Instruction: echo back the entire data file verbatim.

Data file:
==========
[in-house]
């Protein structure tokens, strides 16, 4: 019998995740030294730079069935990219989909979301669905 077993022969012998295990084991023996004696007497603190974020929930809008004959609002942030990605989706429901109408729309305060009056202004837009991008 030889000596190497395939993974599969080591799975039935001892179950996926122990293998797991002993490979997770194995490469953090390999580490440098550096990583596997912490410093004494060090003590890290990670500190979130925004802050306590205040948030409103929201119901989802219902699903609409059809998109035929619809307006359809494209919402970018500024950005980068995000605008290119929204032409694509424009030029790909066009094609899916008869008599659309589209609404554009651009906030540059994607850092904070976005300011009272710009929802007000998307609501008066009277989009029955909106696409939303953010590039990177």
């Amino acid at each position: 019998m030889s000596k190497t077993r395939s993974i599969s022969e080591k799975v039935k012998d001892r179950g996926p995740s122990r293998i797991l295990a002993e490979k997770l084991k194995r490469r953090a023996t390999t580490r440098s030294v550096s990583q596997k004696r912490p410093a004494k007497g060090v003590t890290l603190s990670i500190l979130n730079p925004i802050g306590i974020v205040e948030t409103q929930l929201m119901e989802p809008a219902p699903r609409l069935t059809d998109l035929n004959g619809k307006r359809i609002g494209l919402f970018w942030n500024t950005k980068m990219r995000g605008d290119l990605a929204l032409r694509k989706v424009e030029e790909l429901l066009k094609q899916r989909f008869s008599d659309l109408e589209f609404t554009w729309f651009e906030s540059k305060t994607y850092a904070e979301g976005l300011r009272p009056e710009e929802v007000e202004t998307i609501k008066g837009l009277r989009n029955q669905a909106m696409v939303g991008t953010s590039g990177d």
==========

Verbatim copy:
[in-house]
């Protein structure tokens, strides 16, 4: 019998995740030294730079069935990219989909979301669905 077993022969012998295990084991023996004696007497603190974020929930809008004959609002942030990605989706429901109408729309305060009056202004837009991008 030889000596190497395939993974599969080591799975039935001892179950996926122990293998797991002993490979997770194995490469953090390999580490440098550096990583596997912490410093004494060090003590890290990670500190979130925004802050306590205040948030409103929201119901989802219902699903609409059809998109035929619809307006359809494209919402970018500024950005980068995000605008290119929204032409694509424009030029790909066009094609899916008869008599659309589209609404554009651009906030540059994607850092904070976005300011009272710009929802007000998307609501008066009277989009029955909106696409939303953010590039990177």
């Amino acid at each position: 019998m030889s000596k190497t077993r395939s993974i599969s022969e080591k799975v039935k012998d001892r179950g996926p995740s122990r293998i797991l295990a002993e490979k997770l084991k194995r490469r953090a023996t390999t580490r440098s030294v550096s990583q596997k004696r912490p410093a004494k007497g060090v003590t890290l603190s990670i500190l979130n730079p925004i802050g306590i974020v205040e948030t409103q929930l929201m119901e989802p809008a219902p699903r609409l069935t059809d998109l035929n004959g619809k307006r359809i609002g494209l919402f970018w942030n500024t950005k980068m990219r995000g605008d290119l990605a929204l032409r694509k989706v424009e030029e790909l429901l066009k094609q899916r989909f008869s008599d659309l109408e589209f609404t554009w729309f651009e906030s540059k305060t994607y850092a904070e979301g976005l300011r009272p009056e710009e929802v007000e202004t998307i609501k008066g837009l009277r989009n029955q669905a909106m696409v939303g991008t953010s590039g990177d």